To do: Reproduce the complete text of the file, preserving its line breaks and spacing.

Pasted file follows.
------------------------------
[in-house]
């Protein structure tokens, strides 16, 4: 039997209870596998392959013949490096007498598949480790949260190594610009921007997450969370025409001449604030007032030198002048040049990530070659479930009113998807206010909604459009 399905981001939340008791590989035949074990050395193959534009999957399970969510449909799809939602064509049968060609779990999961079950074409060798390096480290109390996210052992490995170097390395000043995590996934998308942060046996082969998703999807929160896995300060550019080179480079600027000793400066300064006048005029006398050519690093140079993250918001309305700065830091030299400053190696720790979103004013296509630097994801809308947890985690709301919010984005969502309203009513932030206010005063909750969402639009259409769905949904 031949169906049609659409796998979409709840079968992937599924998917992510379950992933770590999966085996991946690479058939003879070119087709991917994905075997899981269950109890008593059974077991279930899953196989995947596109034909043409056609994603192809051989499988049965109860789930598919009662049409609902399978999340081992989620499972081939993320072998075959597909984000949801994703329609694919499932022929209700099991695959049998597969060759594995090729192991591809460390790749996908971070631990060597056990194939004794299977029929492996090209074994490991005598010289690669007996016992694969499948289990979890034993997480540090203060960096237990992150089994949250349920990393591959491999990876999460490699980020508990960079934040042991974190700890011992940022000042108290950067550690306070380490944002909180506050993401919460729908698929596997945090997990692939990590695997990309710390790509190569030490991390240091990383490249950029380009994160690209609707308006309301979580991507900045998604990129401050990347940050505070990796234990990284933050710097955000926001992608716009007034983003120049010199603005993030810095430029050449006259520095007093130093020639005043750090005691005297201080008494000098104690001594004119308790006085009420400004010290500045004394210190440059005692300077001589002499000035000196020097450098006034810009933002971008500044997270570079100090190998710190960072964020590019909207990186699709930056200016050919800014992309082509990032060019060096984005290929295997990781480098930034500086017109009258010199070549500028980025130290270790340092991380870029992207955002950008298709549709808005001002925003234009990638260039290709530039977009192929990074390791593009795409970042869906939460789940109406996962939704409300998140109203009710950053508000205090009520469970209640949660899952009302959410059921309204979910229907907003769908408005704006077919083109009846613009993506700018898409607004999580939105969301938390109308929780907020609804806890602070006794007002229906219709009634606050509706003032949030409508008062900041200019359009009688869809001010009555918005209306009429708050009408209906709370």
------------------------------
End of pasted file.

[in-house]
């Protein structure tokens, strides 16, 4: 039997209870596998392959013949490096007498598949480790949260190594610009921007997450969370025409001449604030007032030198002048040049990530070659479930009113998807206010909604459009 399905981001939340008791590989035949074990050395193959534009999957399970969510449909799809939602064509049968060609779990999961079950074409060798390096480290109390996210052992490995170097390395000043995590996934998308942060046996082969998703999807929160896995300060550019080179480079600027000793400066300064006048005029006398050519690093140079993250918001309305700065830091030299400053190696720790979103004013296509630097994801809308947890985690709301919010984005969502309203009513932030206010005063909750969402639009259409769905949904 031949169906049609659409796998979409709840079968992937599924998917992510379950992933770590999966085996991946690479058939003879070119087709991917994905075997899981269950109890008593059974077991279930899953196989995947596109034909043409056609994603192809051989499988049965109860789930598919009662049409609902399978999340081992989620499972081939993320072998075959597909984000949801994703329609694919499932022929209700099991695959049998597969060759594995090729192991591809460390790749996908971070631990060597056990194939004794299977029929492996090209074994490991005598010289690669007996016992694969499948289990979890034993997480540090203060960096237990992150089994949250349920990393591959491999990876999460490699980020508990960079934040042991974190700890011992940022000042108290950067550690306070380490944002909180506050993401919460729908698929596997945090997990692939990590695997990309710390790509190569030490991390240091990383490249950029380009994160690209609707308006309301979580991507900045998604990129401050990347940050505070990796234990990284933050710097955000926001992608716009007034983003120049010199603005993030810095430029050449006259520095007093130093020639005043750090005691005297201080008494000098104690001594004119308790006085009420400004010290500045004394210190440059005692300077001589002499000035000196020097450098006034810009933002971008500044997270570079100090190998710190960072964020590019909207990186699709930056200016050919800014992309082509990032060019060096984005290929295997990781480098930034500086017109009258010199070549500028980025130290270790340092991380870029992207955002950008298709549709808005001002925003234009990638260039290709530039977009192929990074390791593009795409970042869906939460789940109406996962939704409300998140109203009710950053508000205090009520469970209640949660899952009302959410059921309204979910229907907003769908408005704006077919083109009846613009993506700018898409607004999580939105969301938390109308929780907020609804806890602070006794007002229906219709009634606050509706003032949030409508008062900041200019359009009688869809001010009555918005209306009429708050009408209906709370």